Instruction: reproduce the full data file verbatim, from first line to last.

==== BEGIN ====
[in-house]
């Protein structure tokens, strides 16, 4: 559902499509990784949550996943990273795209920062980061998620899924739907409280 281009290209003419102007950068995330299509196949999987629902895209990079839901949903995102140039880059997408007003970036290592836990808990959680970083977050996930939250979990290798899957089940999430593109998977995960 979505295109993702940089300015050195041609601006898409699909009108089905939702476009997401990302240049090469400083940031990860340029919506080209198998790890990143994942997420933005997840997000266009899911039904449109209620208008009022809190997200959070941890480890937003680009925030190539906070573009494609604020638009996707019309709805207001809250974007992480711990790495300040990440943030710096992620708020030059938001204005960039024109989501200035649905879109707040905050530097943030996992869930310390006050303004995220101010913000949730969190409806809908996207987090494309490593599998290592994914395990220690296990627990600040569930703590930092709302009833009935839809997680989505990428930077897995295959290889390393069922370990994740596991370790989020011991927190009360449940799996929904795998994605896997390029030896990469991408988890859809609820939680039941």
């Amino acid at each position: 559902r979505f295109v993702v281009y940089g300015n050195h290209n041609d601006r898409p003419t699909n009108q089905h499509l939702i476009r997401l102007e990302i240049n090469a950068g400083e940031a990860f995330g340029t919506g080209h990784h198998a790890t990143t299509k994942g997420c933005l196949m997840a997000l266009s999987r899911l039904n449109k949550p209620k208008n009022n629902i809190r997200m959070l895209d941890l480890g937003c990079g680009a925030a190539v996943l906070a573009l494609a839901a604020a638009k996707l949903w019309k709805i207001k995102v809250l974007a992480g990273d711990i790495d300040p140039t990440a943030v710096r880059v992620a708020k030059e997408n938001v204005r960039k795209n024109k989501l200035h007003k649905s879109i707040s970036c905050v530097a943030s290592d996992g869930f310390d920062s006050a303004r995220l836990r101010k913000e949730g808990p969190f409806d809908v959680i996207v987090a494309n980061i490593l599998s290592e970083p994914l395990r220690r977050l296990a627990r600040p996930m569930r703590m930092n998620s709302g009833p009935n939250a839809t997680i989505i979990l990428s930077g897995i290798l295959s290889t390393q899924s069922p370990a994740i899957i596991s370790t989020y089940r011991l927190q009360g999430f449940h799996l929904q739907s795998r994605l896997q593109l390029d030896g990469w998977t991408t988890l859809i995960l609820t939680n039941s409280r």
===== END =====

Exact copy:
[in-house]
């Protein structure tokens, strides 16, 4: 559902499509990784949550996943990273795209920062980061998620899924739907409280 281009290209003419102007950068995330299509196949999987629902895209990079839901949903995102140039880059997408007003970036290592836990808990959680970083977050996930939250979990290798899957089940999430593109998977995960 979505295109993702940089300015050195041609601006898409699909009108089905939702476009997401990302240049090469400083940031990860340029919506080209198998790890990143994942997420933005997840997000266009899911039904449109209620208008009022809190997200959070941890480890937003680009925030190539906070573009494609604020638009996707019309709805207001809250974007992480711990790495300040990440943030710096992620708020030059938001204005960039024109989501200035649905879109707040905050530097943030996992869930310390006050303004995220101010913000949730969190409806809908996207987090494309490593599998290592994914395990220690296990627990600040569930703590930092709302009833009935839809997680989505990428930077897995295959290889390393069922370990994740596991370790989020011991927190009360449940799996929904795998994605896997390029030896990469991408988890859809609820939680039941």
């Amino acid at each position: 559902r979505f295109v993702v281009y940089g300015n050195h290209n041609d601006r898409p003419t699909n009108q089905h499509l939702i476009r997401l102007e990302i240049n090469a950068g400083e940031a990860f995330g340029t919506g080209h990784h198998a790890t990143t299509k994942g997420c933005l196949m997840a997000l266009s999987r899911l039904n449109k949550p209620k208008n009022n629902i809190r997200m959070l895209d941890l480890g937003c990079g680009a925030a190539v996943l906070a573009l494609a839901a604020a638009k996707l949903w019309k709805i207001k995102v809250l974007a992480g990273d711990i790495d300040p140039t990440a943030v710096r880059v992620a708020k030059e997408n938001v204005r960039k795209n024109k989501l200035h007003k649905s879109i707040s970036c905050v530097a943030s290592d996992g869930f310390d920062s006050a303004r995220l836990r101010k913000e949730g808990p969190f409806d809908v959680i996207v987090a494309n980061i490593l599998s290592e970083p994914l395990r220690r977050l296990a627990r600040p996930m569930r703590m930092n998620s709302g009833p009935n939250a839809t997680i989505i979990l990428s930077g897995i290798l295959s290889t390393q899924s069922p370990a994740i899957i596991s370790t989020y089940r011991l927190q009360g999430f449940h799996l929904q739907s795998r994605l896997q593109l390029d030896g990469w998977t991408t988890l859809i995960l609820t939680n039941s409280r």